Issue 14 -Sarah Ann Winn-Sketching from Life

First, she asks us to draw the cut tulip in the vase, 

to draw it from under and above, to turn it in our minds 

so that we are viewing the sun through its long veins, 

so that we imagine it ascending unroped, unmanned into the sky. 

 

Then she asks us to draw it growing in a field, among 

one million bright brothers and sisters, swaying undisturbed 

by the strokes of our pencils. 

 

Next she has us offer it to a stranger on a subway, or to lightly trace 

the movement of a tulip on a high wire. She asks us to introduce 

the tulip to Chihuly, to remind him of the fragility of the tulip, 

what it knows of waiting in the darkness. 

 

She asks us to take the tulip from winter, to shade in 

the grit and dirt, to imagine deer teeth rooting and gnawing. 

To imagine a spring without tulips. 

 

She asks us to draw the tulip in a field where it doesn't belong,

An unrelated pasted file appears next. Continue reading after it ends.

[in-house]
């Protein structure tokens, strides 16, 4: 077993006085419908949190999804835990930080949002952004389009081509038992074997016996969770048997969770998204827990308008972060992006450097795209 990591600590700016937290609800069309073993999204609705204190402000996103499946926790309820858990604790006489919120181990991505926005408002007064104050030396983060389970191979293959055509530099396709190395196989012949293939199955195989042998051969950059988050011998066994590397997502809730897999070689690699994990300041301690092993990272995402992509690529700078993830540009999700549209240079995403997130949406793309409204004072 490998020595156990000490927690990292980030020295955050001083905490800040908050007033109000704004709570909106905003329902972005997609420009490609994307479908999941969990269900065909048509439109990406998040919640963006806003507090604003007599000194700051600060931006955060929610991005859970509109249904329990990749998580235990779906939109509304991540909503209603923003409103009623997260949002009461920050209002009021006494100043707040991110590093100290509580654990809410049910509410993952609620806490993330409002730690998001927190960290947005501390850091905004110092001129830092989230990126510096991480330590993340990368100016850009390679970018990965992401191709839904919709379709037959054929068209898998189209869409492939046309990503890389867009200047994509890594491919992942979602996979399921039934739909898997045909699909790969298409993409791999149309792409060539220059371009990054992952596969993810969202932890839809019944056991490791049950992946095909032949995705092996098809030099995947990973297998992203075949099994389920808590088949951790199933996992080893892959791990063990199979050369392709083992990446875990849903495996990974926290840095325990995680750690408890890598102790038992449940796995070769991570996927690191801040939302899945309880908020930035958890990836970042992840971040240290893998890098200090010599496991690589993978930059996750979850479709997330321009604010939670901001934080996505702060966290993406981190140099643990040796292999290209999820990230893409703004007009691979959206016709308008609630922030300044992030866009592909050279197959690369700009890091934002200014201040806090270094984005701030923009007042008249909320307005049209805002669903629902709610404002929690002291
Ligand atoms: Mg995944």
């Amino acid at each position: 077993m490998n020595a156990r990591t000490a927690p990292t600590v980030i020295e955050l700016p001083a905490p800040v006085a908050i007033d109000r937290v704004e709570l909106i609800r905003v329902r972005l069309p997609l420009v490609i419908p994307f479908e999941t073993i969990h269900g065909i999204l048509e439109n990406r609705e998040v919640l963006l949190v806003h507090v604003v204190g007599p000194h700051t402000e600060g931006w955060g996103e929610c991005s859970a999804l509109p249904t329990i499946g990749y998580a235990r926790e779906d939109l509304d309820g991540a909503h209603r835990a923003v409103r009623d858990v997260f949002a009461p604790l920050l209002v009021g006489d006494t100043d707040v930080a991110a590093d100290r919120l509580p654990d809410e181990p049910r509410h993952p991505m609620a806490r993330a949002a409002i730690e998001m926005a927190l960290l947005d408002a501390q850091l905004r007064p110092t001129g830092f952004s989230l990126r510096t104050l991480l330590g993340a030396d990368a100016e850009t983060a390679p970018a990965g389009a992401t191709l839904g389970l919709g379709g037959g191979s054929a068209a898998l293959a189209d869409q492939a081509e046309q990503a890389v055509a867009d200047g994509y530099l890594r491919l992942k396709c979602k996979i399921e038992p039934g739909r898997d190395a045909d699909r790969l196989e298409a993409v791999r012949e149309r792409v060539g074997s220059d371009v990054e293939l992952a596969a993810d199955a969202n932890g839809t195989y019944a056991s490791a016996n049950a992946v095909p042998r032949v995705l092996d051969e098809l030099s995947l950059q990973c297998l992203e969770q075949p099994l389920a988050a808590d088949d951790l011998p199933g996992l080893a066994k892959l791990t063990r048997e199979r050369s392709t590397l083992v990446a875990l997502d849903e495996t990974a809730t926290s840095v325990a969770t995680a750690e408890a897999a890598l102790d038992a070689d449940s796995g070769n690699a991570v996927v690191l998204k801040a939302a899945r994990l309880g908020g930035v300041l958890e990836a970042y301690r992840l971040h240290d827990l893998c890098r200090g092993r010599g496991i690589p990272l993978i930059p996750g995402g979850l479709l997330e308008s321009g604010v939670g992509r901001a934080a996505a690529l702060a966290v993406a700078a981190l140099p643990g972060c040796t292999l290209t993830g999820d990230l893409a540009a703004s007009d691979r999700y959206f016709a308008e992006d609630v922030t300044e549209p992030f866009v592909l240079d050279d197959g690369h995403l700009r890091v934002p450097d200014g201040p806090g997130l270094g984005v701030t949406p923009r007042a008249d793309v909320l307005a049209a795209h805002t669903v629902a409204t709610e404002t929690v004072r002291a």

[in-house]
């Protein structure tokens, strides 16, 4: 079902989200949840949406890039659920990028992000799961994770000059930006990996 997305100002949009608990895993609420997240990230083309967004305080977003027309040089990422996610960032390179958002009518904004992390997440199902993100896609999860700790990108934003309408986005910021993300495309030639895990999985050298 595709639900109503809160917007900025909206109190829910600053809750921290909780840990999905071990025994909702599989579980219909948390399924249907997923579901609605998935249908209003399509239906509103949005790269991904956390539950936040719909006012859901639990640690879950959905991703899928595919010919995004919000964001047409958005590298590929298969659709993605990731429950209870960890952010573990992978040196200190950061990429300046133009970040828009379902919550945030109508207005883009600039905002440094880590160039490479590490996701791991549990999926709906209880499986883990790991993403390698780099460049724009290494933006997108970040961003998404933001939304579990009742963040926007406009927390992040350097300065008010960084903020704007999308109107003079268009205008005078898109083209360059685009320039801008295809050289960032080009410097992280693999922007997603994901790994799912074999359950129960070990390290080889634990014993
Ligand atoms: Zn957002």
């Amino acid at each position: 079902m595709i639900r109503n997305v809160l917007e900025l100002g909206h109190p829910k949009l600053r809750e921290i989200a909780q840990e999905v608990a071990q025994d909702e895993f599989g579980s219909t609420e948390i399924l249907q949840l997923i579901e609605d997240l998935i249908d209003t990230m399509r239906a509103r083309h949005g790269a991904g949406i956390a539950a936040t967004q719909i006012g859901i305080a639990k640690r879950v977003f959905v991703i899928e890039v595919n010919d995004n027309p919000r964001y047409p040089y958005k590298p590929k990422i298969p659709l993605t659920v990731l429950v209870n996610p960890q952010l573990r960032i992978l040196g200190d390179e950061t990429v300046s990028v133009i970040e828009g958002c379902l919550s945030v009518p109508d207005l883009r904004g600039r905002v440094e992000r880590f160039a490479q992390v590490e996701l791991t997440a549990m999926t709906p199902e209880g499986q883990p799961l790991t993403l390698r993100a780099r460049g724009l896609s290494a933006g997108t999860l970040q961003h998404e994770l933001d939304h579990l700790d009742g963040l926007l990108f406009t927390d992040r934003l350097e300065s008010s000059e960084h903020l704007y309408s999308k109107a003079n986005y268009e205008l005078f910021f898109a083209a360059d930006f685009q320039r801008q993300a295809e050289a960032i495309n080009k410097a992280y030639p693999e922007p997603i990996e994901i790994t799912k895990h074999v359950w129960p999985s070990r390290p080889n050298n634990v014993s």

make a grid of orange cups ordering a mall parking lot, 

or a lone red in a stippled yellow sea of daffodils. 

 

She asks us to cut it for our grandmother, to place it in a juice bottle 

on the kitchen counter, or in the plastic water pitcher on a hospital 

[tray. 

 

Now we're supposed to draw just the petals, splayed, or fallen, 

first their tender vivid cups, 

then the straight line bruise of a fallen stick 

scraping the petals, folding them. 

 

 

We’re to close our eyes, and draw it without looking, 

get down on the page the memory of its scent. 

She asks us to view the stamen as 

arms, to ask ourselves what the arms want. 

 

To sketch the answer.

 

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